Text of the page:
JACKSONVILLE, Fl. - A high-ranking member of the Ku Klux Klan telling the Duval County School Board not to change the name of a local high school.
Nathan Bedford Forrest was a Confederate Army general, grand wizard of the Ku Klux Klan, and the namesake of a high school on Jacksonville's Westside.
For many, a school name invokes a sense of pride. That hasn't been the case at N.B. Forrest High.
Over 117,000 people signed an online petition demanding the school's name be changed.
Organizer Omotayo Richmond argues the name sends the wrong message and represents a man who enslaved, slaughtered and disenfranchised blacks in America.
But not everyone agrees. Our partners at Action News obtained a letter sent to all seven Duval County School Board members from the Traditionalist American Knights of the Ku Klux Klan.
"When I found out it was an actual KKK organization I wanted to burn the letter and wash my hands immediately," said school board member Jason Fischer.
Action News reporter Ryan Smith made some calls and tracked the letter back to the Missouri-based group. Smith spoke with the group's leader, who said he stands by it.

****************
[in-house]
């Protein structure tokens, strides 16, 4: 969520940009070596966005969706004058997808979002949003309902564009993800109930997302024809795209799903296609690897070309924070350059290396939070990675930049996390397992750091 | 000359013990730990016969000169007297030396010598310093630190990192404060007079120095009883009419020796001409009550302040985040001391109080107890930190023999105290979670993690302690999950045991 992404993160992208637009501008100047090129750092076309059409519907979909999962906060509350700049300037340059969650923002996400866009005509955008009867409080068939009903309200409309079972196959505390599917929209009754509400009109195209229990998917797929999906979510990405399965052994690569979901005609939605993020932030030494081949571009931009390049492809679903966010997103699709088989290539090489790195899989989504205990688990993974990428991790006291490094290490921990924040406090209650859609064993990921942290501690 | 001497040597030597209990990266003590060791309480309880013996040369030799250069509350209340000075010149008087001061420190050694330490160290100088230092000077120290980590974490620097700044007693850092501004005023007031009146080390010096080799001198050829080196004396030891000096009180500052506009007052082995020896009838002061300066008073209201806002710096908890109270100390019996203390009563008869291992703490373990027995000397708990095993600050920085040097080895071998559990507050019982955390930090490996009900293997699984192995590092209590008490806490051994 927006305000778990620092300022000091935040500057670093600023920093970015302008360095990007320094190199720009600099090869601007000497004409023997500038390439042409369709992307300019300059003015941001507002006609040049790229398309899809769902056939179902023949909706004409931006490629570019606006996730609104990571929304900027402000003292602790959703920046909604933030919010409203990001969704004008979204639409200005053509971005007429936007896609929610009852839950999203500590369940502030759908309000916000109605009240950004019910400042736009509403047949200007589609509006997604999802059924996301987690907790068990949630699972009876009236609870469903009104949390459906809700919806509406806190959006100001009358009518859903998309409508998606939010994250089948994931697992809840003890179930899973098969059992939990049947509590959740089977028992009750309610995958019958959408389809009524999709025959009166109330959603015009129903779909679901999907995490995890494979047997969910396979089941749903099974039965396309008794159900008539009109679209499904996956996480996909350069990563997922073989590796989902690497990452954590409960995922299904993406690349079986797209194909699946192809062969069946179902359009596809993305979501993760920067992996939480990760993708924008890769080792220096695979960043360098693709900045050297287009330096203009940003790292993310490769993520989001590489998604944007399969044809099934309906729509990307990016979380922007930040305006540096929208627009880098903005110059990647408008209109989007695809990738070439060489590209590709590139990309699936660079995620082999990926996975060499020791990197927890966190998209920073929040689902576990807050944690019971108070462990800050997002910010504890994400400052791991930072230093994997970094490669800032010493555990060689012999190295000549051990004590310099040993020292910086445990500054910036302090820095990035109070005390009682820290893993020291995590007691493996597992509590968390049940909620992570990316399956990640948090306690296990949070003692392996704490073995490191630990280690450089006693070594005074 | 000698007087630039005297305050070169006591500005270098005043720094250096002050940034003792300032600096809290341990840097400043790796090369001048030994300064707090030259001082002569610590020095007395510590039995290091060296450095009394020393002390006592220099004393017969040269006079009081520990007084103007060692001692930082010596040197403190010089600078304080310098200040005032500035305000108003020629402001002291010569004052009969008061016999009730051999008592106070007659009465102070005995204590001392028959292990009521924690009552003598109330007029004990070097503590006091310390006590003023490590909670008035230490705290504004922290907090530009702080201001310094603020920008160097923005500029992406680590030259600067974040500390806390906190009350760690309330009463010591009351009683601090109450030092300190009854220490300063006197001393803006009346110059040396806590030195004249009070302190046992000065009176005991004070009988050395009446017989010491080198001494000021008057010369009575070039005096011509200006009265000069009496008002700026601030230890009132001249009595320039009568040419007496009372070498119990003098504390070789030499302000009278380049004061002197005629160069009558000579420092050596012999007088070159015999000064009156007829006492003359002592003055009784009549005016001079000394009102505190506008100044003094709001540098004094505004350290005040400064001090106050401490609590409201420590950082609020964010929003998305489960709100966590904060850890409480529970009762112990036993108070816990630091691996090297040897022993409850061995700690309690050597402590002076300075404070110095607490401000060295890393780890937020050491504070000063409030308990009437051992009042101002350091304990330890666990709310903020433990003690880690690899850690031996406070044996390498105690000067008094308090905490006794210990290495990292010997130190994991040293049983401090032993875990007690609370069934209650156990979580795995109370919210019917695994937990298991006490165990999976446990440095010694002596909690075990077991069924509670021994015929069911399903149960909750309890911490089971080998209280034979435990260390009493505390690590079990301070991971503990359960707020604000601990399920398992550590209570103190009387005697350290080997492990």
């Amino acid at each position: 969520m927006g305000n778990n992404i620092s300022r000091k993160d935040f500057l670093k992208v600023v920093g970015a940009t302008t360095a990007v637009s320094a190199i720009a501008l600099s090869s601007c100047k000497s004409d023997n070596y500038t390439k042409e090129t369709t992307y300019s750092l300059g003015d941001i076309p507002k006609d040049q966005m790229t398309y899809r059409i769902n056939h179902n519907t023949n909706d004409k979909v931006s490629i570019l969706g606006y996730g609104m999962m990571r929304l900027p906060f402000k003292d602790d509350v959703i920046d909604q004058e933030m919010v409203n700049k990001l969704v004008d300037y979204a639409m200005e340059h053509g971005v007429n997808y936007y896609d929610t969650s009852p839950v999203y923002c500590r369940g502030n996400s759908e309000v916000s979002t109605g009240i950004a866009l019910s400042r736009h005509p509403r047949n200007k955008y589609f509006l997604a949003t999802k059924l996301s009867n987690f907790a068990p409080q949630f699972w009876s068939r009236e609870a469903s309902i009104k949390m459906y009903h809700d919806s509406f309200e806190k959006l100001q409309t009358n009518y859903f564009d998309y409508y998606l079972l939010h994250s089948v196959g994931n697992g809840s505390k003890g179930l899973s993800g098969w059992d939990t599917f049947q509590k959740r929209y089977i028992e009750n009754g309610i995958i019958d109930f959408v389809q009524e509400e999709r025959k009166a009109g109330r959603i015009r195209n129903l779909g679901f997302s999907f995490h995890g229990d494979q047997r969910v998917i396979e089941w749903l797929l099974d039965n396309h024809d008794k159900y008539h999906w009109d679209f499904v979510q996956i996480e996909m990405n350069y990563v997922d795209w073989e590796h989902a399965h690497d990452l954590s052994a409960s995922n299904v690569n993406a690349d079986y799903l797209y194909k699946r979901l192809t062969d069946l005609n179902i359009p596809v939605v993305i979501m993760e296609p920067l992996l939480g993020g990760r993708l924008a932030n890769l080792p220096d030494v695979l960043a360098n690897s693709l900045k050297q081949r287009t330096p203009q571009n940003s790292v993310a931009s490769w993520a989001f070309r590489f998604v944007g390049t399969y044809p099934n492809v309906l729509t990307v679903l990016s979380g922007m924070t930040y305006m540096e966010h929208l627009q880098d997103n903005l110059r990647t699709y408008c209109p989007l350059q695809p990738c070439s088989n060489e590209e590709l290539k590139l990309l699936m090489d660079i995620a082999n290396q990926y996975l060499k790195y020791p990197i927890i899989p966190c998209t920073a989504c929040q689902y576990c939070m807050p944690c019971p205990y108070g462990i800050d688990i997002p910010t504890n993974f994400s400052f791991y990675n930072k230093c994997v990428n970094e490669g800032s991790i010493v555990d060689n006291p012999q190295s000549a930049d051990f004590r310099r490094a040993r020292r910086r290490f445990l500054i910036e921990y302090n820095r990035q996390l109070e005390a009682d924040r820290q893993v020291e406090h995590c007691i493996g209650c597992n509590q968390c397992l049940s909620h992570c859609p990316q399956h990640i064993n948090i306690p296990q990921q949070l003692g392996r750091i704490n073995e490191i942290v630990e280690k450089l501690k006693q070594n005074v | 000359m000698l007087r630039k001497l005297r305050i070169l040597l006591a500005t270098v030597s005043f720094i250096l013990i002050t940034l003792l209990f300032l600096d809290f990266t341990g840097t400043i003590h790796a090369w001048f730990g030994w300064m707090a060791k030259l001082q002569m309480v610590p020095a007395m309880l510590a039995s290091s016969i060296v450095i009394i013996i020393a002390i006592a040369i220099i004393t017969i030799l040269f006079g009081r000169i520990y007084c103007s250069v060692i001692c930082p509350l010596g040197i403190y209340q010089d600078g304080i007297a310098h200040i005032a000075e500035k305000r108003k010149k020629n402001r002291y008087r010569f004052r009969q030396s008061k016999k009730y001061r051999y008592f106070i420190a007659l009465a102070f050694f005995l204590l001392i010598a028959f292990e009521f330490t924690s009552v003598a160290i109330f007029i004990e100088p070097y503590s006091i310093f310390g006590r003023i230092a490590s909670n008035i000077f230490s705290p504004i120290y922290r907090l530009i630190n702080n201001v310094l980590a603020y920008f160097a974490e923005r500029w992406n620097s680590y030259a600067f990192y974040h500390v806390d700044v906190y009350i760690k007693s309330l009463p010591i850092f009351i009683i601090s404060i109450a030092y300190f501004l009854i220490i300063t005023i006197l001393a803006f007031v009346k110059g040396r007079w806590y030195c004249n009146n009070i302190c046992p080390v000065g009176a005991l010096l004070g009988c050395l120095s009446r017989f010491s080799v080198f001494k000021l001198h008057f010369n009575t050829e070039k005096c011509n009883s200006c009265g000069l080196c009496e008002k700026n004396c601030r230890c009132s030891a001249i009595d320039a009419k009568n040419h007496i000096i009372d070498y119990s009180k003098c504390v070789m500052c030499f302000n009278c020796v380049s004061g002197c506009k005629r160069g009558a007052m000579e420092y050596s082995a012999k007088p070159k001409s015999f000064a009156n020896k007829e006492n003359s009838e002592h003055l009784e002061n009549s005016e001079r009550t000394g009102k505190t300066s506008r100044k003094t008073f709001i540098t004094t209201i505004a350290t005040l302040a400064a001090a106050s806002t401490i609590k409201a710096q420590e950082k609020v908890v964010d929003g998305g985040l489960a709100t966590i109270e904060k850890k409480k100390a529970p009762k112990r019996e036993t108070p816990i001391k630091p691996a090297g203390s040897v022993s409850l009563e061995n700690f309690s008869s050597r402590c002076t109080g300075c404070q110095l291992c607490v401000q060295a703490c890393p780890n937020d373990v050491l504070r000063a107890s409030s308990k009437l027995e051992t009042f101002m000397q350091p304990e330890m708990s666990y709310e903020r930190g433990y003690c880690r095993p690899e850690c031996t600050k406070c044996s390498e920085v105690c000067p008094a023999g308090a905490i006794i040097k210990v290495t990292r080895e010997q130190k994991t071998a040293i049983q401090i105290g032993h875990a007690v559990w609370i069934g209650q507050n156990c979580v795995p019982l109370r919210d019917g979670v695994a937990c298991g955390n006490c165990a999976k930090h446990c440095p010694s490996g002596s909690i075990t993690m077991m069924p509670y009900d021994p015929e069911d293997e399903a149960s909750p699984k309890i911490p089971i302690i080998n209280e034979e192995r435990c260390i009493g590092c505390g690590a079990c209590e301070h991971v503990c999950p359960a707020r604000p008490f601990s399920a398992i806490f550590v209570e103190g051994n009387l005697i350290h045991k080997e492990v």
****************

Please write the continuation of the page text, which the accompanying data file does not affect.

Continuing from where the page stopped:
The letter asks the school board to "take a decisive stand to protect the name of the school based on the true historical facts surrounding this valiant man of honor."
The letter to defends the KKK, stating the group was born to "protect defenseless southerners from criminal activities perpetrated against them by Yankee carpet baggers ..."
The letter goes on to use a racial slur against African-Americans, which we have chosen not to repeat.
"At first I thought it might be some sort of a gag or political stunt and then as I looked into it, I found out that it was an actual organization ... I was outraged by it," said Fischer.
School board members met last week to discuss the issue. Board member Connie Hall is spending a month gathering community feedback before a decision is made.
Fischer is hosting a town-hall meeting to discuss the DCPS budget, but he predicts the public will bring up the issue.
The meeting is open to the public. It's being held Thursday night at 6 p.m. at Mandarin High School.
This isn't the first time the issue has come up. In 2006, people suggested changing the name to Eartha M.M. White -- after a Jacksonville philanthriopist.
In 2008, the Duval County School Board voted 5-2 in favor of keeping the name. Current Superintendent Nikolai Vitti says however he has no problem with change if it goes through the proper channels.